Tiny Tips: PERC Rule

In Medical Concepts, Tiny Tips by Brent Thoma7 Comments

The “Tiny Tips” series aims to provide helpful memory aids for remembering difficult to recall exam material for emergency medicine. You can get all of them compiled in an easy-to-review way by downloading the Tiny Tips deck of Boring Cards. This post outlines a mnemonic to help remember the PERC rule (Pulmonary Embolism Rule-out Criteria).

PERC is a useful clinical decision rule to help rule-out pulmonary embolism in patients a clinician’s gestalt suggests are low risk. It was developed by Kline in 2004 and validated by him in a prospective, multicenter trial in 2008. As outlined by very well by Chris Nickson on Life in the Fast Lane in much greater depth, a very low risk patient (estimated at <15%) that is PERC(-) is as likely to be harmed by the work-up (think cancer, contrast nephropathy, anaphylaxis) as they are to have a PE in the first place (they are below the test threshold). Knowing this rule is helpful both clinically and for exam purposes (although I’d highly recommend using a smartphone checklist when applying the rule in clinical practice). I remember it using the (aptly named) HAD CLOTS mnemonic that I have added to the Boring Cards deck.

  • H – Hormone (estrogen) use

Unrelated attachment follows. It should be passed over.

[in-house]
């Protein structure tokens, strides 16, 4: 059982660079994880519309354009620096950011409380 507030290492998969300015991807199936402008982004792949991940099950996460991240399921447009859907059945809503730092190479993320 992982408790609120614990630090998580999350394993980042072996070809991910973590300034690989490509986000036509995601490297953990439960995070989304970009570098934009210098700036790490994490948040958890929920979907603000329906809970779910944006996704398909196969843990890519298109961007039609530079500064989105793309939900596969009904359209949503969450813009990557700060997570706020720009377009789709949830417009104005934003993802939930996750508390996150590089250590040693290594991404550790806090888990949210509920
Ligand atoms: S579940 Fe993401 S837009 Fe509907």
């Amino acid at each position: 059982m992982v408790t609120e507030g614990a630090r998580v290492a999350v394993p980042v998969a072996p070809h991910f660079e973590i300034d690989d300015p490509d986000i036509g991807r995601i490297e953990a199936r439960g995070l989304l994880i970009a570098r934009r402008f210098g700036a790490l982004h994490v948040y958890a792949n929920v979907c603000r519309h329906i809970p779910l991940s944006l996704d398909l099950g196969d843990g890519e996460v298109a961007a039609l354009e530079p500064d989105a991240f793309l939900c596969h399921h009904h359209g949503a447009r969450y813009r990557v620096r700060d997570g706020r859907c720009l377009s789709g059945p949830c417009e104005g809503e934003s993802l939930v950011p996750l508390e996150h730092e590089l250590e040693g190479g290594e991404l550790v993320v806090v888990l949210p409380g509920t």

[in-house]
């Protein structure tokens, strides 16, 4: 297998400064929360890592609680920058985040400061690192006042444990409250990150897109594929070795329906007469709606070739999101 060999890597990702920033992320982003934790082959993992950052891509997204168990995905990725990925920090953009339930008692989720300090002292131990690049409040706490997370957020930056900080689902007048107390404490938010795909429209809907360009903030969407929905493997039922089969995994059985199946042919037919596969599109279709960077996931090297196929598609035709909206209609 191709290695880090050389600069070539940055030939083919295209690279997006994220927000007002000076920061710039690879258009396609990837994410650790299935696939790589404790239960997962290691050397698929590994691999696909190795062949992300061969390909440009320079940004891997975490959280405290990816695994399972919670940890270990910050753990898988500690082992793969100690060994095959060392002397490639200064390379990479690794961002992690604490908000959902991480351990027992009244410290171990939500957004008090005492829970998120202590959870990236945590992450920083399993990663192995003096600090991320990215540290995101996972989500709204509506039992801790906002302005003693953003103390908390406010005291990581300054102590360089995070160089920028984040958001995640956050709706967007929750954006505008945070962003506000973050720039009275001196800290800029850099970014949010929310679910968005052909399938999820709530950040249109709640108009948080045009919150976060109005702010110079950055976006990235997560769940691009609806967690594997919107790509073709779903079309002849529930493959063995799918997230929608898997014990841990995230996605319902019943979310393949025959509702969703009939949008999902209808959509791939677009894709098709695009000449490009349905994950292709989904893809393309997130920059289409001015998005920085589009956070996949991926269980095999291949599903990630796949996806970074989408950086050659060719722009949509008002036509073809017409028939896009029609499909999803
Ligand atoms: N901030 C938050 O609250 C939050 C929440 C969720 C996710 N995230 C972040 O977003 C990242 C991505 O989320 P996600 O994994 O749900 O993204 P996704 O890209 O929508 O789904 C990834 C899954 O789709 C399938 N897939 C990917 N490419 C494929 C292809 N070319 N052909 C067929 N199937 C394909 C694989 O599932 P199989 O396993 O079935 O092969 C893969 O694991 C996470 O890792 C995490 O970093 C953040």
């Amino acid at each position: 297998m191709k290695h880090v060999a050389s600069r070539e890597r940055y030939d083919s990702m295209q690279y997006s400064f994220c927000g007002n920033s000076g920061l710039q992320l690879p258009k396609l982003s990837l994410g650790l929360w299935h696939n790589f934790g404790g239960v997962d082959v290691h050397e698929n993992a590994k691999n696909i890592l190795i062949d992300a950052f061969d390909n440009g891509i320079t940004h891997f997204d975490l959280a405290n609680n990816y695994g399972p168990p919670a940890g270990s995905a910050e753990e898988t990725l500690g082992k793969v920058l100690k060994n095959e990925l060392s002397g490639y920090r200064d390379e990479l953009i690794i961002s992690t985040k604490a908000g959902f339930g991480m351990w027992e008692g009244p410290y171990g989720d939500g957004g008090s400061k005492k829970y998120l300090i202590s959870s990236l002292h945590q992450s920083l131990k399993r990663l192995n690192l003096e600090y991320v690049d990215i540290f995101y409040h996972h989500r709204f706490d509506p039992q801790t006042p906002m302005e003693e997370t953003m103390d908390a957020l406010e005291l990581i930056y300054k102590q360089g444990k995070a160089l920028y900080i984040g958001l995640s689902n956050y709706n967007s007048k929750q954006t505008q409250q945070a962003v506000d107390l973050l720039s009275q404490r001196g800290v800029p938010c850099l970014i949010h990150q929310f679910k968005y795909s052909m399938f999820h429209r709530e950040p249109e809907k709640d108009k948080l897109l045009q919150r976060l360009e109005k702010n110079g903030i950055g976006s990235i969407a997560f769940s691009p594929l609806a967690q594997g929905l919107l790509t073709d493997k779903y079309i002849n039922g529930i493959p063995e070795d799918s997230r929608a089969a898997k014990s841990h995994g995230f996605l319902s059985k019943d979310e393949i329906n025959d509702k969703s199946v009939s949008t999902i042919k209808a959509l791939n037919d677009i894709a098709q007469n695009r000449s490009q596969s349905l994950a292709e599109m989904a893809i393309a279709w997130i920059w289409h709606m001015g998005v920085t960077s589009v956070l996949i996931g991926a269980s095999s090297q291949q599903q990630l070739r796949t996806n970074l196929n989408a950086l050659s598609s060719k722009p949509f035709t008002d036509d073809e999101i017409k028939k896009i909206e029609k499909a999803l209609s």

• A – Age > 50
  • D – DVT or PE history (have they HAD CLOTS?)
  • C – Coughing blood
  • L – Leg swelling disparity
  • O – O2 sats < 95%
  • T – Tachycardia (>100bpm)
  • S – Surgery or Trauma (recent)

The subtleties of this clinical decision tool are discussed well elsewhere (also see the unfortunately unFOAMy but still awesome 2013 update on EM:RAP), but it is important to apply it with the gestalt criteria for use (it is bolded, italicized and colored above) and remember that it is only is an all-or-none proposition used to RULE OUT PE (it’s not for risk-stratification!). While a low-scoring patient may be a low risk patient, if any of the criteria are positive they are not PERC(-) and an appropriate combination of Wells/Geneva/DDimer/CTPA should be used to rule out this diagnosis.

This mnemonic may not be new to many of you, but it is one of the ones I use most frequently and I wanted to get it into the deck so I would quit forgetting what the damn C stands for!

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Brent Thoma
Dr. Brent Thoma is a medical educator, blogging geek, and trauma/emergency physician who works at the University of Saskatchewan College of Medicine. He founded BoringEM and is the CEO of CanadiEM.
Brent Thoma
- 14 hours ago
Brent Thoma